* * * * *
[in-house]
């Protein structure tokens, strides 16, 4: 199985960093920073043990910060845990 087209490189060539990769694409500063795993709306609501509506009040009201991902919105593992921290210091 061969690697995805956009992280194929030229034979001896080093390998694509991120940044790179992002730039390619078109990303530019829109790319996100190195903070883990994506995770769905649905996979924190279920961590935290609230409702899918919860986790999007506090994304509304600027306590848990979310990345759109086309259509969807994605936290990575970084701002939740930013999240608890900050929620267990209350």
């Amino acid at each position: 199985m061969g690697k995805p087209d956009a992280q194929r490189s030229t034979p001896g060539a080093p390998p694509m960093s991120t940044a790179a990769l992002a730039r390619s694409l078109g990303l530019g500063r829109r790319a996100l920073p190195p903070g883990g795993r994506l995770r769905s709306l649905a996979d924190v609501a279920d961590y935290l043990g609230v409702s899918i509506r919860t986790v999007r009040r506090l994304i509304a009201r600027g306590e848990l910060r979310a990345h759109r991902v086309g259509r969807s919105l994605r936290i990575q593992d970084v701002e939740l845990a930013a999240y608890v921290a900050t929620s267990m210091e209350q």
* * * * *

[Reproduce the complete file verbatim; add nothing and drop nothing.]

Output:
[in-house]
């Protein structure tokens, strides 16, 4: 199985960093920073043990910060845990 087209490189060539990769694409500063795993709306609501509506009040009201991902919105593992921290210091 061969690697995805956009992280194929030229034979001896080093390998694509991120940044790179992002730039390619078109990303530019829109790319996100190195903070883990994506995770769905649905996979924190279920961590935290609230409702899918919860986790999007506090994304509304600027306590848990979310990345759109086309259509969807994605936290990575970084701002939740930013999240608890900050929620267990209350």
């Amino acid at each position: 199985m061969g690697k995805p087209d956009a992280q194929r490189s030229t034979p001896g060539a080093p390998p694509m960093s991120t940044a790179a990769l992002a730039r390619s694409l078109g990303l530019g500063r829109r790319a996100l920073p190195p903070g883990g795993r994506l995770r769905s709306l649905a996979d924190v609501a279920d961590y935290l043990g609230v409702s899918i509506r919860t986790v999007r009040r506090l994304i509304a009201r600027g306590e848990l910060r979310a990345h759109r991902v086309g259509r969807s919105l994605r936290i990575q593992d970084v701002e939740l845990a930013a999240y608890v921290a900050t929620s267990m210091e209350q």